Ten years after the Persian Gulf War, I continue to marvel at the scale of that military victory and at the blessedly low number of American dead. It has become too easy to forget the sacrifices of an earlier generation in the struggle to rid the world of tyranny - a struggle manifest not just during World War II, but in Korea and Indochina as well. Twenty-four hundred American servicemen were killed at Pearl Harbor, a tragic prelude to the tens of thousands more who would perish in places few knew existed the day before the first bombs fell on Battleship Row.

Off Ford Island in Hawaii is the memorial to the USS Arizona, a ship named for the state I am honored to represent in Congress. Parts of its structure emerge from the waters of the bay like a cast-iron headstone. The Arizona remains the final resting place for 1,100 of its crew. Sixty years after Japanese bombs sent it to its watery grave, it continues to stand as a silent testament to the sacrifice of so many in defense of liberty. It also serves to remind us of the need to remain vigilant.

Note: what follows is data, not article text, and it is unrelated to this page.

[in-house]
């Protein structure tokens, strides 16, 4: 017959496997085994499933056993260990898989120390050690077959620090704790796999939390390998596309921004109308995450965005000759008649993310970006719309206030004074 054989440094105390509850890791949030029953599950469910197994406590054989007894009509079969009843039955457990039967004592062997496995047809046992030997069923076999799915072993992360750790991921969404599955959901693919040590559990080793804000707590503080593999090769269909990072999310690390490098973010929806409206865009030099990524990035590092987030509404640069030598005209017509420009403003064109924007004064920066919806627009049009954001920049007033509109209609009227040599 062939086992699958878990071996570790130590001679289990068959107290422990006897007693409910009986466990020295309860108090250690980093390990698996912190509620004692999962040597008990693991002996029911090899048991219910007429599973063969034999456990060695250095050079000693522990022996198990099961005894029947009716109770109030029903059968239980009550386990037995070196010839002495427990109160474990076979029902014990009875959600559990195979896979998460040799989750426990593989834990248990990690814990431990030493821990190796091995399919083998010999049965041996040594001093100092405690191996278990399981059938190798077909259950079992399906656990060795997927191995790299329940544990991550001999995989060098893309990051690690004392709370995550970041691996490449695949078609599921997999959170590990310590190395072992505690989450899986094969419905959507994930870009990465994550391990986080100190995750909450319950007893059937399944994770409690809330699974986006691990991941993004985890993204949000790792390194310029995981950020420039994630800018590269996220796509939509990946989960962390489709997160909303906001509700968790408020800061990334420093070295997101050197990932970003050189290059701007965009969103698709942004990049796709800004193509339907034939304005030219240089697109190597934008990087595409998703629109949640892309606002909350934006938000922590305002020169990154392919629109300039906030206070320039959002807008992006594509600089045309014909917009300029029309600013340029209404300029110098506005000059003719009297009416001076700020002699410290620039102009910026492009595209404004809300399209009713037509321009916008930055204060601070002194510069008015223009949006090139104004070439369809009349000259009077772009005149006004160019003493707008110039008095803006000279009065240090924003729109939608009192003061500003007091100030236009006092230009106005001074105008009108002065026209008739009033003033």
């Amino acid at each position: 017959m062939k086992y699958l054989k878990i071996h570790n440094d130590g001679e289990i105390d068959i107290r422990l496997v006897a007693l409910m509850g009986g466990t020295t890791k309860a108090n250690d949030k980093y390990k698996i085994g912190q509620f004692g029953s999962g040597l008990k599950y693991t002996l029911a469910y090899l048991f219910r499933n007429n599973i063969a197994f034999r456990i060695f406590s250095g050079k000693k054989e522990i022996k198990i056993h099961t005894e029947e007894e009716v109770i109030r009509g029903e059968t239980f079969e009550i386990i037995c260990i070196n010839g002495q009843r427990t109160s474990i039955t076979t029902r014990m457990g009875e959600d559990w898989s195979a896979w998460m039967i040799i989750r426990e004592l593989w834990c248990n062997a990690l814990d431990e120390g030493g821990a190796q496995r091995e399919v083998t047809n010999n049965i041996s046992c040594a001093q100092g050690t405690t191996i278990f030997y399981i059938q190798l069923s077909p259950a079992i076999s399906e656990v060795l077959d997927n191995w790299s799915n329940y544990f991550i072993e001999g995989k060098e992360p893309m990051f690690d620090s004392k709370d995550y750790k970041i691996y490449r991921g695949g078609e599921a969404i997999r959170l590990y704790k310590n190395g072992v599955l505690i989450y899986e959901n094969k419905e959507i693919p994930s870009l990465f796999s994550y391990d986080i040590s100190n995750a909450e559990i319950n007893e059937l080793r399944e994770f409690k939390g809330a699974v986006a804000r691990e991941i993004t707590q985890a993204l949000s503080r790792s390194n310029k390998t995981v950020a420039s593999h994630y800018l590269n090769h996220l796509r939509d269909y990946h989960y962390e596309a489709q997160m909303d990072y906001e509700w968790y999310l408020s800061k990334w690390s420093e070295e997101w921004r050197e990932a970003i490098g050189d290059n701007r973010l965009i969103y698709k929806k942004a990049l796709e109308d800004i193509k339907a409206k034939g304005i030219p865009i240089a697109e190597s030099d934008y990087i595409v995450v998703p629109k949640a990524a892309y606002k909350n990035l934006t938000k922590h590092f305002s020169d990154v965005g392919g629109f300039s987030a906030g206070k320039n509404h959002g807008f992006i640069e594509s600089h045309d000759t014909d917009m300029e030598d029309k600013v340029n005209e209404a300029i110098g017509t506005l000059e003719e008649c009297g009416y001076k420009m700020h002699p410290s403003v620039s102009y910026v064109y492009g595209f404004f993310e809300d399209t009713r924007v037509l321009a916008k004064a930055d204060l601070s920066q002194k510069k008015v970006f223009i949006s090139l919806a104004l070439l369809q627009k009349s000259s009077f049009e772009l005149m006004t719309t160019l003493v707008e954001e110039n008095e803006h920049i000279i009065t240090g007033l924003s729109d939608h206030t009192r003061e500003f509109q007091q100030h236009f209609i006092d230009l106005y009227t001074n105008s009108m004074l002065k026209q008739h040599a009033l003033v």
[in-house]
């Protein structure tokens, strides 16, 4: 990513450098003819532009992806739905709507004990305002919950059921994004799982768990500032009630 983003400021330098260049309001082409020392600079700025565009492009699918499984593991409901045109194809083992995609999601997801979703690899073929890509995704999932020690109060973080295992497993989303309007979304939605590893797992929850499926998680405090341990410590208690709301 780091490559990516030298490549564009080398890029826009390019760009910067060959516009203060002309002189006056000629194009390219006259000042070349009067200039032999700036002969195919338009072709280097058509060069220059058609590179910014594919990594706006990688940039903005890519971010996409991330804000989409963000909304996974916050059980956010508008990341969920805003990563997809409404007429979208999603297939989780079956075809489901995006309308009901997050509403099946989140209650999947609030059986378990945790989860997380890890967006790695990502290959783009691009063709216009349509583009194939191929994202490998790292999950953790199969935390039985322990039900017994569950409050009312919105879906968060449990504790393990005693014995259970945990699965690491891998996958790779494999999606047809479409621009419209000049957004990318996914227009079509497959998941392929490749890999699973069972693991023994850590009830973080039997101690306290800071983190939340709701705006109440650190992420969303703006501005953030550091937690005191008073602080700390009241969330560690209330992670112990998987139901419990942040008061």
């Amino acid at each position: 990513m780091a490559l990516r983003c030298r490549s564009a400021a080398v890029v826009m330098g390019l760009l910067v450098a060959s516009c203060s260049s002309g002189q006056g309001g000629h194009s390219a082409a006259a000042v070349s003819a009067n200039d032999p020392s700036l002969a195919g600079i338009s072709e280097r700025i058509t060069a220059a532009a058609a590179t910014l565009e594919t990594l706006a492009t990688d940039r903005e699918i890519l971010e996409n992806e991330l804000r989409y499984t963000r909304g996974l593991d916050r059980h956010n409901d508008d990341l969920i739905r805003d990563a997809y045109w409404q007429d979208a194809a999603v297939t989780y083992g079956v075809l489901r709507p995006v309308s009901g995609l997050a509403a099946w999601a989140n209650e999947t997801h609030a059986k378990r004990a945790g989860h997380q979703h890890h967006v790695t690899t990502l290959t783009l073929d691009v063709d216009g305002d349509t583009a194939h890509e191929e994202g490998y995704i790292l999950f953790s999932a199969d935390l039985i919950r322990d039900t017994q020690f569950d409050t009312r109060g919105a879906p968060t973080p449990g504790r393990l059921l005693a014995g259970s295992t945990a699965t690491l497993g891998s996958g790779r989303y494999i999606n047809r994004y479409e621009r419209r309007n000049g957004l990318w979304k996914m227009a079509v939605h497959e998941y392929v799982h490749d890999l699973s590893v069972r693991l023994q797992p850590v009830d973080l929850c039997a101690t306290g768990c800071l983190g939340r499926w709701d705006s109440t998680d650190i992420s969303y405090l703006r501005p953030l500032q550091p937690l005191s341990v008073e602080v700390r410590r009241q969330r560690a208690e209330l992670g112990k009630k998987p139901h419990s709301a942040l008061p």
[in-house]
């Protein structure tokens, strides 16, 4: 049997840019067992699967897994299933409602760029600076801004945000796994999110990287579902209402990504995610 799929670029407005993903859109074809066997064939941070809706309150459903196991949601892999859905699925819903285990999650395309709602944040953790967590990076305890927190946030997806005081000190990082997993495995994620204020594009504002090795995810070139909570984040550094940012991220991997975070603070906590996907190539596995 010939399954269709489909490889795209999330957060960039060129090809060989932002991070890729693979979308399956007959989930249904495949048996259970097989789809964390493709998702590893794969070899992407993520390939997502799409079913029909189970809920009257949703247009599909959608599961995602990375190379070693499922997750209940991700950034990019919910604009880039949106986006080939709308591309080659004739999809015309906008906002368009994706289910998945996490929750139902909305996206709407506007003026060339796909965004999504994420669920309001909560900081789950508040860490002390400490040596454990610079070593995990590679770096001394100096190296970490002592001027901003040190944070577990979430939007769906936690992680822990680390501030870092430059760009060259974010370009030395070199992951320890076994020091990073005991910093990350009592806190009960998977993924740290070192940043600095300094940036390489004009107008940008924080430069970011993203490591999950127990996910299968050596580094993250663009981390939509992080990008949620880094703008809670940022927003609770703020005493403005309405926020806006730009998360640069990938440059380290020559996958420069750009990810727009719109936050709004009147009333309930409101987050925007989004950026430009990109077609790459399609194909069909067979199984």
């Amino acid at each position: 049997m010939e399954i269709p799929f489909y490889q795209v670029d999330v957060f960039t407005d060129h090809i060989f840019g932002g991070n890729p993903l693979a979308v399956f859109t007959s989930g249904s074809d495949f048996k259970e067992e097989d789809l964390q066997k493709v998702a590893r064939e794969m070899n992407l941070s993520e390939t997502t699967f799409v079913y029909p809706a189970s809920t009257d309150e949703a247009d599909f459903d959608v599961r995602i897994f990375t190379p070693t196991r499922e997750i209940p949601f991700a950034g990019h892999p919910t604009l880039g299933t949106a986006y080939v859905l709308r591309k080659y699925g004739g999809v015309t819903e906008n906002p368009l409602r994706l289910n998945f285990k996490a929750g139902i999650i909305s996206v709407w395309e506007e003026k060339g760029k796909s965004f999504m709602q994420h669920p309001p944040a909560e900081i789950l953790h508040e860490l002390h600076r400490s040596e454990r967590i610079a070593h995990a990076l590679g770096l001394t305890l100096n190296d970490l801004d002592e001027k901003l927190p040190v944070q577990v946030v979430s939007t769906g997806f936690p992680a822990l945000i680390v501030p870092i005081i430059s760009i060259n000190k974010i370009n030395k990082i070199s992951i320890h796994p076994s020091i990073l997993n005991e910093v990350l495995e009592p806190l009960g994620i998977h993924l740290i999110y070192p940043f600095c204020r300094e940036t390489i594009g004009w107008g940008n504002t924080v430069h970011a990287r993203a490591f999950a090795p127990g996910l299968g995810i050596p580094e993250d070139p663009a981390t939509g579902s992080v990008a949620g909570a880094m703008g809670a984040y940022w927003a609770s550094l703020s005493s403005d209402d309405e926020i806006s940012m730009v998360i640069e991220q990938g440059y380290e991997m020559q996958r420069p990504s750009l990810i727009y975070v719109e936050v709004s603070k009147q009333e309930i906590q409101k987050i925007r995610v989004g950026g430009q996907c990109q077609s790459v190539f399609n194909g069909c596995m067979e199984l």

Dan van der Vat's book is an important contribution to the literature about the events leading up to World War II and the Japanese attack on Pearl Harbor. He has performed an admirable service by combining concise yet insightful narrative with a wealth of photographs and paintings in telling the story of what President Roosevelt famously termed in the attack's aftermath, "a day that will live in infamy." With each visit to the USS Arizona Memorial, I am compelled to reflect again on the tragedy that befell the men and women who perished in the attack on Pearl Harbor, and on those who died thousands of miles from home in the war that followed. In the caption accompanying one of the photographs, van der Vat quotes an officer serving aboard the Arizona the day before the Japanese attack. "By this time next week," Captain Frank Valkenburgh wrote, "we will be on our way home for Christmas." Nothing more need be said.